Customs officials in Nigeria today said they had seized banned drugs, including the powerful pain killer tramadol popular with jihadists such as Boko Haram.
Nigeria Customs Service spokesman Joseph Attah said it was discovered in four containers of controlled and prohibited pharmaceuticals that arrived in Lagos from India.
The head of customs at the seaport, Jubrin Musa, said the drugs were not certified by the National Agency for Food and Drug Administration and Control as they exceeded required limits.
"Tramadol is not under trade prohibition but it is controlled and regulated," he told AFP.
"Where you import milligrammes over and above the control limit, that is where the law is infringed upon."
Boko Haram fighters are known to have used tramadol during their nearly nine-year quest to establish a hardline Islamic state in northeast Nigeria.
In December last year, the UN Office on Drugs and Crime also issued a warning about the non-medical use of the synthetic opioid across West Africa and its use by jihadists.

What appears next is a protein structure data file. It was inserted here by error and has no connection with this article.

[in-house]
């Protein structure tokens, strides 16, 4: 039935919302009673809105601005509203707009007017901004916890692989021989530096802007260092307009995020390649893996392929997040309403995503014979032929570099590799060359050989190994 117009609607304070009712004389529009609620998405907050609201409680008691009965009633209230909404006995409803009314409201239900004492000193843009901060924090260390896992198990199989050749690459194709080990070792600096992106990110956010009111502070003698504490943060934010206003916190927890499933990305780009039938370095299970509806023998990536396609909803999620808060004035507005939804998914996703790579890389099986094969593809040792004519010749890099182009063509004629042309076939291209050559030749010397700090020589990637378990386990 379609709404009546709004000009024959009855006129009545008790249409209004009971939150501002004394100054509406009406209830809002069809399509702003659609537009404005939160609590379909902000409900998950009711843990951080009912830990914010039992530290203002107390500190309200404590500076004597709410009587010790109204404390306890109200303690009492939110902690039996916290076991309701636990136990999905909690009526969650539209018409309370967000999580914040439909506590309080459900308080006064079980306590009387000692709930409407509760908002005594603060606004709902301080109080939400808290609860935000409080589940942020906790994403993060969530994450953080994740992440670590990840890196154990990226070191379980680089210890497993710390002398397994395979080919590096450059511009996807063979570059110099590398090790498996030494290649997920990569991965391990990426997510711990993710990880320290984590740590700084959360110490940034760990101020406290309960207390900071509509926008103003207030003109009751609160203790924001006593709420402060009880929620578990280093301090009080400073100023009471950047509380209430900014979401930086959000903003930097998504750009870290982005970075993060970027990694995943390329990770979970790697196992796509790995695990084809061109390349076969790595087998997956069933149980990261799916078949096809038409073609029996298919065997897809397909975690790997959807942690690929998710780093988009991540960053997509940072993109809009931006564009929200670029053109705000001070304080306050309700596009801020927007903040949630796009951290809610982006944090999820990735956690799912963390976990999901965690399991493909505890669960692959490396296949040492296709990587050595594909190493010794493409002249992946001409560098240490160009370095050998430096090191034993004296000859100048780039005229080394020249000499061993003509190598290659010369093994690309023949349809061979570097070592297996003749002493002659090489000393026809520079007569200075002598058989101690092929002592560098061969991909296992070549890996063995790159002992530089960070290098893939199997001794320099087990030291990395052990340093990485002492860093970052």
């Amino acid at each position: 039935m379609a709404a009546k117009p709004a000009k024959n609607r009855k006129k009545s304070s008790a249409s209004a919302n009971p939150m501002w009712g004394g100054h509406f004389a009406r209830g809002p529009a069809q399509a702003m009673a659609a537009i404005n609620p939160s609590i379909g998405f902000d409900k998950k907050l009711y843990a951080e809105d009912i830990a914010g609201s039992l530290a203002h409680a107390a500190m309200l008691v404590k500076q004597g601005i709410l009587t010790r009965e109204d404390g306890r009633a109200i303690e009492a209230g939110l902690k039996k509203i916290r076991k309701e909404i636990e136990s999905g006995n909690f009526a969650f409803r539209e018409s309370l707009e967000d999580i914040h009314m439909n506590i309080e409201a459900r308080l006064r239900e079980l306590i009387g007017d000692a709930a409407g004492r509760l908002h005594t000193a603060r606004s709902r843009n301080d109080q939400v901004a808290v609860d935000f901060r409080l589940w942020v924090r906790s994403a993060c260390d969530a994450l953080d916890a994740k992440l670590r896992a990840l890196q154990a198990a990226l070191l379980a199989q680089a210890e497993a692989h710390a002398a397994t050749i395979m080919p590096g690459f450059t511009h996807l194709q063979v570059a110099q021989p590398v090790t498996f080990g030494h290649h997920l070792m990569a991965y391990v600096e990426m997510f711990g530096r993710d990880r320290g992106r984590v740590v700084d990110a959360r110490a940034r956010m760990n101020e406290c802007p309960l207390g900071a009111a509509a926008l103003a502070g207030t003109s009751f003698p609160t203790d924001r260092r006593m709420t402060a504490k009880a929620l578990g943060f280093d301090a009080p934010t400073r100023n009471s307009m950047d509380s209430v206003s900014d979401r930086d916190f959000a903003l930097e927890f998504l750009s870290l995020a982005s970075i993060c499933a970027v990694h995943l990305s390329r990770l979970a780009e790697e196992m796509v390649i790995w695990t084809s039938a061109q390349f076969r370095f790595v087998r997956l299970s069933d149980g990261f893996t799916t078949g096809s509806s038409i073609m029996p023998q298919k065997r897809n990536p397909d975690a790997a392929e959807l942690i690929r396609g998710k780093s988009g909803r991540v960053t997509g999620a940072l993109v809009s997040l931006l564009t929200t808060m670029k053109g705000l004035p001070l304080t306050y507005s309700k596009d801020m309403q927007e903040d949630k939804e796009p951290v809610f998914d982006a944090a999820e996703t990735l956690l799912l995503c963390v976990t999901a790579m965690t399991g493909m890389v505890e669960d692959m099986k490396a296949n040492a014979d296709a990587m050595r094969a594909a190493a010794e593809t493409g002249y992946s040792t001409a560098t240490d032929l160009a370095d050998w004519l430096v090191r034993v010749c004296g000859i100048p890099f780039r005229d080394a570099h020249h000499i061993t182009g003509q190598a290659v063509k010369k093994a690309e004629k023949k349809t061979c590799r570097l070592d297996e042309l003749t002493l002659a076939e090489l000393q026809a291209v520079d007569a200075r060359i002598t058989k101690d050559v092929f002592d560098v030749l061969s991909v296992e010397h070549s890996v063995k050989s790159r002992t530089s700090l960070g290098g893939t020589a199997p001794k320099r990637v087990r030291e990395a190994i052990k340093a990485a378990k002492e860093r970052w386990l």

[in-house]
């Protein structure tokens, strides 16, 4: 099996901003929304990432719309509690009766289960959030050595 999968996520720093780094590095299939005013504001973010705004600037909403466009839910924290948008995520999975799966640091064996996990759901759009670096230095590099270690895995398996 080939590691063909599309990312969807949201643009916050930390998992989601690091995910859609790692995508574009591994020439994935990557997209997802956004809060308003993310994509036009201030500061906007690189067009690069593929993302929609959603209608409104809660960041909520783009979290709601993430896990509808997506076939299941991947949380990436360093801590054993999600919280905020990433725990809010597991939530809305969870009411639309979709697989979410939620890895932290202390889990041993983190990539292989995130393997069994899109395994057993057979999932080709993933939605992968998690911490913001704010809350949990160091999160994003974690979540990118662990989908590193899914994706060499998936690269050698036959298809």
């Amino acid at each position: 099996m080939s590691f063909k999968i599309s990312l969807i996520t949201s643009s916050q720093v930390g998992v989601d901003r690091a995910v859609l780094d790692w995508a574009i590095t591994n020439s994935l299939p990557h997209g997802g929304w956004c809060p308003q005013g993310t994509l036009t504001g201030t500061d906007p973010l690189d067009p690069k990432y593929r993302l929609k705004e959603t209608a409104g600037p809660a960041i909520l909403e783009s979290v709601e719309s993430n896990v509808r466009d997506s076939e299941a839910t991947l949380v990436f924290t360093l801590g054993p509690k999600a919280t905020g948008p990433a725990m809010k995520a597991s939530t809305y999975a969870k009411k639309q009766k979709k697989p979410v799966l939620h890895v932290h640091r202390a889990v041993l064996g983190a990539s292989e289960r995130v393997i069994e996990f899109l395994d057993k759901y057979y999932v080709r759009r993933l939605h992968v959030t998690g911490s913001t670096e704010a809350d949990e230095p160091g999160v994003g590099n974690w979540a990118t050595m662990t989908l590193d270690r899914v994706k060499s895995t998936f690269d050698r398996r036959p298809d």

It said the rise in consumption and trafficking of the drug was "serious, worrying and needs to be addressed as soon as possible".
Yearly seizures of tramadol in sub-Saharan Africa have risen from 300 kilogrammes (660 pounds) to more than three tonnes since 2013, according to the UNODC's World Drug Report 2017.
In September last year, more than three million tablets were discovered in Nigeria in boxes marked with the UN logo packed on a truck driving from Nigeria to northern Mali, it added.
Nigeria is currently battling a number of security challenges, including Boko Haram's insurgency.
Jubrin said the drug "could have further aggravated the already tense situation in the country" had it found its way into wider circulation.
One suspect has been arrested over the imports, he added.
(This story has not been edited by Business Standard staff and is auto-generated from a syndicated feed.)